The cost of fossil fuels goes beyond what we pay when we purchase
From excavation through
transportation to utilization, fossil fuels have devastating impacts on
environment, human health, species and ecosystems.
bronchitis, cancer, nasal congestion, pulmonary inflammation, acidic rain,
earthquakes, pipeline explosions, hazardously abandoned infrastructure are just
but a few of the impacts.
Of all the impacts,
global warming is the most catastrophic, widespread and inestimably costly.
The financial and
emotional cost of interring loved ones who die in global warming instigated conflicts and natural disasters or hospital bills for those injured; the
cost of maintaining refugee camps for the displaced; the losses incurred when
crops fail or economic downfall experienced when the number of tourists to
Africa plummet; the costs incurred when we dig bore holes several meters into
the ground to offset water scarcity… are all climate related.
In 2013, for example,
Typhoon Haiyan (Yolanda) killed over 6,300 people, displaced 4 million others,
damaged 1 million houses and caused approximately US$2 billion in damage in
In Kenya, the 1997 El
Nino destroyed crops, roads, bridges, schools, houses and commercial buildings.
Thousands of people were left homeless and livestock swept away. In November
2015, over 80 people died, several others injured and thousands displaced as El
Nino rains hit a total of 9,123 households the across the country.
As climate change continues to devastate
the world, especially the poor and vulnerable third world, various solutions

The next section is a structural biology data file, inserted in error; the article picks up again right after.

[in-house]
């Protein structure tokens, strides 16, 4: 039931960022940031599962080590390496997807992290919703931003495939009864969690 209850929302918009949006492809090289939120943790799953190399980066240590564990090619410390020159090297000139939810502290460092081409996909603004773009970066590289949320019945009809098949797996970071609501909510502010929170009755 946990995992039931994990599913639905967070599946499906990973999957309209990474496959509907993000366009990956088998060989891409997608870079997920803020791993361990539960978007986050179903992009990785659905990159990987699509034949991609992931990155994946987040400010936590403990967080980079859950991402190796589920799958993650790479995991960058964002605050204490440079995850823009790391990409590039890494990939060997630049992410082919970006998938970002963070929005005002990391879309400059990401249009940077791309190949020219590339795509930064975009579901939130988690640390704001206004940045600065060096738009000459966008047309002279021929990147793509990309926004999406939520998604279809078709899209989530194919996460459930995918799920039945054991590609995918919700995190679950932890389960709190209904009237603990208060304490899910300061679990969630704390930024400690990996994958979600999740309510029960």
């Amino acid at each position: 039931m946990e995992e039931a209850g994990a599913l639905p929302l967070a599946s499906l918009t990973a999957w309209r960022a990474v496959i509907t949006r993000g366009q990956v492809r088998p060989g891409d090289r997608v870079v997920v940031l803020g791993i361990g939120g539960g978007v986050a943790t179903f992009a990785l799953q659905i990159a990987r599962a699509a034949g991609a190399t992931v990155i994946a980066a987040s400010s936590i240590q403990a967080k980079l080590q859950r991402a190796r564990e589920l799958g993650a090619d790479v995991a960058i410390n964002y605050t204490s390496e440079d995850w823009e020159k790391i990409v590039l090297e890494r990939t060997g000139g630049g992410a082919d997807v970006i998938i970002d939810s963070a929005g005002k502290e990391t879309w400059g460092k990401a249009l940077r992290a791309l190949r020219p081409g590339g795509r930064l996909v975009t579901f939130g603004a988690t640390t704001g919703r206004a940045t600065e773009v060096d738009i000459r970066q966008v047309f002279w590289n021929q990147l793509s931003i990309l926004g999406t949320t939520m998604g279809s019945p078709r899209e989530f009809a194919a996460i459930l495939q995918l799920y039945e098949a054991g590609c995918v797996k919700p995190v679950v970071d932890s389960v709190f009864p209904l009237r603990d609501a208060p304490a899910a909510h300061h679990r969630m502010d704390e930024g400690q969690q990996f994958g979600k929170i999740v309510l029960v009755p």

and recommendations have been proposed, and some implemented, to ameliorate the
situation: mitigation, adaptation and compensation for loss and damage.
To mitigate climate
change, the world agreed in Paris to cut greenhouse gas emissions to keep global warming below 1.5oC to avoid tragic impacts.
However, the fossil fuel
industry has been working so hard, applying underhand tactics, to sabotage climate deals to continue raking in huge profits
despite being clearly aware of the impacts of fossil fuels on climate.
This has prompted
activists to lobby for expelling the industry from climate negotiations.
However, even if
emissions are stabilized now, temperatures are still expected to increase to
between 2.7–3.7oC by 2100, meaning, climate change
and already occurring adverse effects will last for years.
Adaptation is therefore
necessary to miimise climate change vulnerability and threats to life, human
health, livelihoods, food security, properties, amenities, species and
Sadly, most developing
countries cannot afford the cost of putting in place adaptation measures.
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The annual adaptation
costs are estimated to be between US$ 14 and 15 billion in sub-Saharan Africa
and about US$ 2.5 billion in the Middle East and North Africa. But the cost
projected to rise to US$50 billion per year in Africa and US$250-500 billion
across all developing countries by 2050 even if global warming is limited to 2oC this century.
Nonetheless, even in the
best mitigation and adaptation scenario, climate instigated loss (irreversible
impacts of climate change such as deaths, extinction of species, loss of
heritage) and damage (recoverable impacts of significant economic cost such as
damage to property and infrastructure) are likely to remain for years.
The cost of loss and
damage is high and rising.
The global cost of
residual damage is estimated
at US$275 trillion between 2000 and 2200 for all countries. This does